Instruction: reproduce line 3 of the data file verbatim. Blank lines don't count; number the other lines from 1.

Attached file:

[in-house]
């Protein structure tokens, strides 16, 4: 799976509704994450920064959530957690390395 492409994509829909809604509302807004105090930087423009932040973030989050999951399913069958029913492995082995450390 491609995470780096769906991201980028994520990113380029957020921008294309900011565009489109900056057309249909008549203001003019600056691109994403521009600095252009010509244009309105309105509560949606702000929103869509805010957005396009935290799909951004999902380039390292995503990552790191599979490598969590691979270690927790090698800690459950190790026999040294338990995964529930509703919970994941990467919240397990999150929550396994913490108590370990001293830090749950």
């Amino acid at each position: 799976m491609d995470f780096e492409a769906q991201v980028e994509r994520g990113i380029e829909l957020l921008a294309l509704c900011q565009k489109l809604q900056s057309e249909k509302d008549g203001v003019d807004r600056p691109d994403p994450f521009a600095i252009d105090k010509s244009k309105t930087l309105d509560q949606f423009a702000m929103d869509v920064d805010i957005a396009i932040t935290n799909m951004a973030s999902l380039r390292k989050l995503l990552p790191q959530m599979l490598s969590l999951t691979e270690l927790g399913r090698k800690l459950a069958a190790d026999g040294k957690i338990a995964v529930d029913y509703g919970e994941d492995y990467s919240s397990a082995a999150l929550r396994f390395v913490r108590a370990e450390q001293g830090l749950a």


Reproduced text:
């Amino acid at each position: 799976m491609d995470f780096e492409a769906q991201v980028e994509r994520g990113i380029e829909l957020l921008a294309l509704c900011q565009k489109l809604q900056s057309e249909k509302d008549g203001v003019d807004r600056p691109d994403p994450f521009a600095i252009d105090k010509s244009k309105t930087l309105d509560q949606f423009a702000m929103d869509v920064d805010i957005a396009i932040t935290n799909m951004a973030s999902l380039r390292k989050l995503l990552p790191q959530m599979l490598s969590l999951t691979e270690l927790g399913r090698k800690l459950a069958a190790d026999g040294k957690i338990a995964v529930d029913y509703g919970e994941d492995y990467s919240s397990a082995a999150l929550r396994f390395v913490r108590a370990e450390q001293g830090l749950a």